Tezuka watches his newest warrior and wonders about him. Drama, I-3

Kunimitsu watched his men training, silently, eyes moving from one to another, pausing to rest on the group in the corner, leaning on their blunt spears and laughing, until they fell quiet and straightened and returned to practice. His gaze returned, again and again, though, to one particular pair of warriors.

“So, Echizen convinced Inui to train with him? Such impressive enthusiasm.”

Kunimitsu glanced aside at Fuji, come to stand with him and watch. “Inui invited him.”

Fuji’s brows rose and he looked more sharply at the circling pair as they closed yet again. “He’s interested by someone so young? Echizen can’t have had a man’s name for more than a year or two.” The murmur was absent, though, and Kunimitsu waited to hear what Fuji saw.

Inui was pressing the younger warrior, never following the openings offered by Echizen’s stance, always cutting for the real weakness. Echizen’s eyes were wide and sweat had soaked through his shirt in places, even in the cool morning air, but…

“He’s not afraid,” Fuji stated.

Kunimitsu nodded agreement. Echizen wasn’t afraid. He was watching.

Inui’s next strike didn’t connect. Echizen’s wooden sword slid inside his and slashed high across his hip. Inui was suddenly stiff as they stepped apart again, and Echizen was grinning. Kunimitsu settled back a bit.

“You think he’ll win.”

Kunimitsu glanced at Fuji and didn’t answer. Inui was the best tactician among the Uesugi forces. No one could count more than a handful of successful attacks on him, in training, besides the other generals. And Fuji, of course.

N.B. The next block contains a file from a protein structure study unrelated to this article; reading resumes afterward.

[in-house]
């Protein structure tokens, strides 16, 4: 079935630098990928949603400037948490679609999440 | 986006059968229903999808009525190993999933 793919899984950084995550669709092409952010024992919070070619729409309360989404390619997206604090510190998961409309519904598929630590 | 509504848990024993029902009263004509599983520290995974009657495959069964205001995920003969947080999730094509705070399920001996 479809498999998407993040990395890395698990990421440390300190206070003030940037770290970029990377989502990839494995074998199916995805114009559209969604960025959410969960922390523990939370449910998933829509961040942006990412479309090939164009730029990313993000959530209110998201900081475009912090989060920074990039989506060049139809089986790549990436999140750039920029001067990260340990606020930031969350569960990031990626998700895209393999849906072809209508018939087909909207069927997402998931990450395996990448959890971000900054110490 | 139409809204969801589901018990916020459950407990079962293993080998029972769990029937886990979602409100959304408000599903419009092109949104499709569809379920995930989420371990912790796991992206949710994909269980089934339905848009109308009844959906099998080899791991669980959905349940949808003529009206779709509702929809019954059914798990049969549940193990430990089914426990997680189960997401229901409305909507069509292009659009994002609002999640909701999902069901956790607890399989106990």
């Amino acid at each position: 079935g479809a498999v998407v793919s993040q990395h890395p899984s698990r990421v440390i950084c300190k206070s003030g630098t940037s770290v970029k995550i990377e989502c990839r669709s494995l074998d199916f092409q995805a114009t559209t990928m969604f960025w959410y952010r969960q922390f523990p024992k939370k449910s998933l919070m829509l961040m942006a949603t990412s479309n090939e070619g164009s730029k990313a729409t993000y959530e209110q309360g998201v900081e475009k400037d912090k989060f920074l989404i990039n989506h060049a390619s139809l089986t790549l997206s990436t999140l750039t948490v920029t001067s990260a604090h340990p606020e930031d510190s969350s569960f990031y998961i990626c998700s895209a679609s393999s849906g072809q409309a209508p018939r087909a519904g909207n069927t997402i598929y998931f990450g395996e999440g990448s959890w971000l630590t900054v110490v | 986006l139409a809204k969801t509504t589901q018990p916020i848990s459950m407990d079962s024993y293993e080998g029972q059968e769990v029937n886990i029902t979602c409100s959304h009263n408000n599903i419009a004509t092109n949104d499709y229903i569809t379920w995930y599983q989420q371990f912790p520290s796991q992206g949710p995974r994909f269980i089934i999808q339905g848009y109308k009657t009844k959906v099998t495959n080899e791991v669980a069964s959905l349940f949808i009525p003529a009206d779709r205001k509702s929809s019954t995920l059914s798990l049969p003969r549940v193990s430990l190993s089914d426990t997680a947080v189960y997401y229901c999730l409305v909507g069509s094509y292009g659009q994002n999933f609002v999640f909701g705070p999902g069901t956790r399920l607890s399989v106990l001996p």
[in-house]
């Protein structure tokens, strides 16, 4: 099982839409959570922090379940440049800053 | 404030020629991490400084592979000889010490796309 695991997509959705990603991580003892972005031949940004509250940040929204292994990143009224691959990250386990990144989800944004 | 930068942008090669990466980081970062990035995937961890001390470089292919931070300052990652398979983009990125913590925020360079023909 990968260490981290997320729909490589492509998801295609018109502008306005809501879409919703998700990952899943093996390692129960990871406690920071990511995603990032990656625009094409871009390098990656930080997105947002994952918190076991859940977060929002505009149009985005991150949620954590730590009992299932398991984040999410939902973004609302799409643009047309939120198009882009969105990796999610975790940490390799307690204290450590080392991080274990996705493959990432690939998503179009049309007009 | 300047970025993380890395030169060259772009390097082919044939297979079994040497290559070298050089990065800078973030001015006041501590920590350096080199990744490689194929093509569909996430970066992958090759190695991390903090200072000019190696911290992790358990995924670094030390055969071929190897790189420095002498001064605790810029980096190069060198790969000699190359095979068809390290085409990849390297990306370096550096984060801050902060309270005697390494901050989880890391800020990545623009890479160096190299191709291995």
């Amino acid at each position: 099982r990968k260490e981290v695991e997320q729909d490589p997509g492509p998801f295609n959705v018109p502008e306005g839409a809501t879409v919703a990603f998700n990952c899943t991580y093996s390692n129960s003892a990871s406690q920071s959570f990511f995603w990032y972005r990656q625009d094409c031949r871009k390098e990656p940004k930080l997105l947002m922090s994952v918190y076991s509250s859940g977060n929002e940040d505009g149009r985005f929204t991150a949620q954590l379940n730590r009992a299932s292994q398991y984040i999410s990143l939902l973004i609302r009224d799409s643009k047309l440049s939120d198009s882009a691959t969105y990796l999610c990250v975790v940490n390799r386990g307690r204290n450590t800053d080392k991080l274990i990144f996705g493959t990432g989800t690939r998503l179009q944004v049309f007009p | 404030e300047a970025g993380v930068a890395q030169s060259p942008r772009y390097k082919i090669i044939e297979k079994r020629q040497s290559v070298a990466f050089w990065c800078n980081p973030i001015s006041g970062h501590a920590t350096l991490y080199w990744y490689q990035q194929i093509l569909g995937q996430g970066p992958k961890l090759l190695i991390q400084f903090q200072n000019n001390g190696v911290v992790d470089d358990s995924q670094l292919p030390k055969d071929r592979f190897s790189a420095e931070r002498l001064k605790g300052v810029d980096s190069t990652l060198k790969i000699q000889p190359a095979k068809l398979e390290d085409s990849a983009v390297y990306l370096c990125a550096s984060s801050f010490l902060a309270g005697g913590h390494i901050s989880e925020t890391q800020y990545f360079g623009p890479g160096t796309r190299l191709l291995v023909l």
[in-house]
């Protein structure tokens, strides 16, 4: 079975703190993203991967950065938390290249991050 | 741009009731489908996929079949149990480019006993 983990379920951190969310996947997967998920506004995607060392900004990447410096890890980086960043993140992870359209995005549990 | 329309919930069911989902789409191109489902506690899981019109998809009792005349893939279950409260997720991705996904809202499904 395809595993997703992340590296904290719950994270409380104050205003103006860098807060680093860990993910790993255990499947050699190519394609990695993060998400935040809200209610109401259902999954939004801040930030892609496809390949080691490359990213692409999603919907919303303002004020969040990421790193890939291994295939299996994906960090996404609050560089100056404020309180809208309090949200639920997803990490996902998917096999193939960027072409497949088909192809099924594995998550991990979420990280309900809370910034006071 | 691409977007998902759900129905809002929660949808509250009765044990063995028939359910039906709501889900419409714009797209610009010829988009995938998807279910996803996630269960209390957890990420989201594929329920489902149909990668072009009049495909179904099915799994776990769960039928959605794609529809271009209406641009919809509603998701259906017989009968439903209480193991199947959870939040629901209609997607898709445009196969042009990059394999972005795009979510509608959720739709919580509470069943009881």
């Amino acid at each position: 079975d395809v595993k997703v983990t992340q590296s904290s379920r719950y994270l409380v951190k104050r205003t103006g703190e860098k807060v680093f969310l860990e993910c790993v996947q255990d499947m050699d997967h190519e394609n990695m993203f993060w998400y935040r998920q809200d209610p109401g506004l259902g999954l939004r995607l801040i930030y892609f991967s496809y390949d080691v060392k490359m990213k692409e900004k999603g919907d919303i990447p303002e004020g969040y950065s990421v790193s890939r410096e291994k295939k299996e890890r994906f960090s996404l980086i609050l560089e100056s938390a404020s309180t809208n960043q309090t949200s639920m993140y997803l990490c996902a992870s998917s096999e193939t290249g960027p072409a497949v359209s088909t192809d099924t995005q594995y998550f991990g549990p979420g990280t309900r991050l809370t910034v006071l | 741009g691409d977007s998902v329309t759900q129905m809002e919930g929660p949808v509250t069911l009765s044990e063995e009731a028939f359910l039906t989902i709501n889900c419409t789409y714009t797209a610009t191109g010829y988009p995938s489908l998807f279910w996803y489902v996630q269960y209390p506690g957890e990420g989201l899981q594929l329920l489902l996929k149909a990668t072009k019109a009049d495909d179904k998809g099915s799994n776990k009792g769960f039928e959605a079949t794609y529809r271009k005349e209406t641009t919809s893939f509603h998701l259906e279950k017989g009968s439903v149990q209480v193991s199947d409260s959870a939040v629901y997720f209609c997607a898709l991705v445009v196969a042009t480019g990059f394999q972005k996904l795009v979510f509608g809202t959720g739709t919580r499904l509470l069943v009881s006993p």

But this boy, with the sharp eyes and unreasonable strength and arrogant mouth, was going to defeat Inui in a training bout.

“He’ll come with us, when we move out next month,” Kunimitsu said, and Fuji cocked his head.

“Will that be enough to show you? Kaga’s forces are pretty raw.”

Kunimitsu was quiet for a moment, watching the soft, warm sheen of polished wood as practice swords flickered in the morning shadows of the training hall, listening to the crack and scrape as they met.

“When the temple in Kaga gathered the peasants and small samurai to rise,” he said at last, softly, “Tachibana was wise enough to ally them to one of the stronger overlords, to throw the rest out. And when they had, he and those he had gathered to him were strong enough to throw Togashi out in turn. Tachibana himself…” Kunimitsu’s eyes narrowed. “They will be enough.”

It was Fuji’s turn to nod silently and Kunimitsu settled back against the wall as Fuji moved away through the training pairs.

Kaga would be a good place to see Echizen’s real mettle. Kunimitsu’s mouth tightened.

Echizen’s form was beautiful. Deadly.

And wrong.

Somehow, it was both too much and not enough. There was a hunger and a bleakness behind those bright, focused eyes, a desperation that contrasted strangely with his obvious strength. Kunimitsu needed to know what was wrong, and know it before this ragged edge on Echizen’s spirit cut apart any of his fellow samurai.

He would hope to find out when they fought Kaga, and Tachibana’s men.